Ovid Therapeutics Provides 2020 Update in Preparation for Multiple Clinical Data Readouts Across Rare Neurological Disease Platform
OV101 (gaboxadol) in Neurodevelopmental Disorders:
- Topline Results From Pivotal Phase 3 NEPTUNE Trial in Angelman Syndrome Expected in Mid-2020
- Results From Phase 2 Signal-Finding ROCKET Trial and SKY ROCKET Non-Interventional Data in Fragile X Expected by Early Q2 2020
OV935/TAK935 (soticlestat) in Rare Developmental and Epileptic Encephalopathies (DEE):
- Data from Randomized Phase 2 ELEKTRA Trial in Children with Dravet Syndrome or Lennox-Gastaut Syndrome Expected in 2H 2020
- Initial Data from Phase 2 ARCADE Trial in Dup15q Syndrome or CDKL5 Deficiency Disorder Expected in Q1 2020
- Additional Clinical Data From ENDYMION Open Label Extension Study Expected in Q1 2020
“Our focus in 2019 was on execution, building our senior leadership team and strengthening our balance sheet. As we look ahead to 2020, we enter the year in a strong financial position and will start to realize the potential impact that our hard work can deliver with multiple important clinical data readouts anticipated throughout the year,” said
For a full summary of 2020 clinical data milestones, please visit the Investors section of the
Clinical Data Readouts Expected in 2020
Gaboxadol for Angelman Syndrome
Ovid continues to enroll patients in the pivotal Phase 3 NEPTUNE trial in Angelman syndrome, with topline results expected in mid-2020. The randomized, double-blind, placebo-controlled trial is designed to assess the effects of treatment with gaboxadol (oral, once-daily dosing) versus placebo over 12 weeks. The sole primary endpoint is change in overall score on the Clinical Global Impression-Improvement-Angelman syndrome (CGI-I-AS) scale.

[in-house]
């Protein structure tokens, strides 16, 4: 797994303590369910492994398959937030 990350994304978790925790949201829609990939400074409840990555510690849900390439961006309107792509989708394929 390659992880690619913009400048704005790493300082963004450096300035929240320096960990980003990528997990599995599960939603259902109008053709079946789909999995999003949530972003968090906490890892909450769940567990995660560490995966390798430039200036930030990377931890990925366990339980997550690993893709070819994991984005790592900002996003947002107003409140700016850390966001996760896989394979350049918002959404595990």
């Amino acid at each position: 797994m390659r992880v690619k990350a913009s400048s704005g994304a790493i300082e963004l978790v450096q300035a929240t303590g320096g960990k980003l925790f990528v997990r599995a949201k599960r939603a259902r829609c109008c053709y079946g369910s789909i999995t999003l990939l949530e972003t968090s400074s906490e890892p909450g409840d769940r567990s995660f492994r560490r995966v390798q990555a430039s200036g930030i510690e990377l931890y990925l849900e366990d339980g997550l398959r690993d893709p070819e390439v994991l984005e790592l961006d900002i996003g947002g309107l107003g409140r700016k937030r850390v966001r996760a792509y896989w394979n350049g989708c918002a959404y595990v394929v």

NEPTUNE, if positive, will be part of a broad data set intended to support registrational filings for gaboxadol in the U.S. and rest of world. There are currently no other therapies in clinical development for Angelman syndrome, and if approved, gaboxadol would be the first medicine available for individuals with Angelman syndrome.
Soticlestat for Rare Developmental and Epileptic Encephalopathies (DEE)
Soticlestat is being evaluated in a comprehensive Phase 2 development program in DEE in collaboration with
Beyond the ENDYMION open-label extension study, Ovid and Takeda are also conducting the Phase 2 ARCADE and ELEKTRA trials in pediatric DEE patient populations.
Initial data from the Phase 2 ARCADE study are expected in Q1 2020. ARCADE is a multicenter, open-label, pilot study that will evaluate the treatment of soticlestat in patients ages 2 to 35 years old with refractory epileptic seizures associated with CDKL5 Deficiency Disorder (CDD) or Dup15q syndrome. The primary endpoint is the percent change in motor seizure frequency in patients treated with soticlestat by disorder.
Topline results from the Phase 2 ELEKTRA study are expected in 2H 2020. ELEKTRA is an international, multicenter, randomized, double-blind, placebo-controlled study that will evaluate the treatment of soticlestat in approximately 126 pediatric patients ages 2 to 17 years old with seizures associated with Dravet syndrome or Lennox-Gastaut syndrome (LGS). The primary endpoint is the percent change from baseline in seizure frequency in patients treated with soticlestat compared to placebo.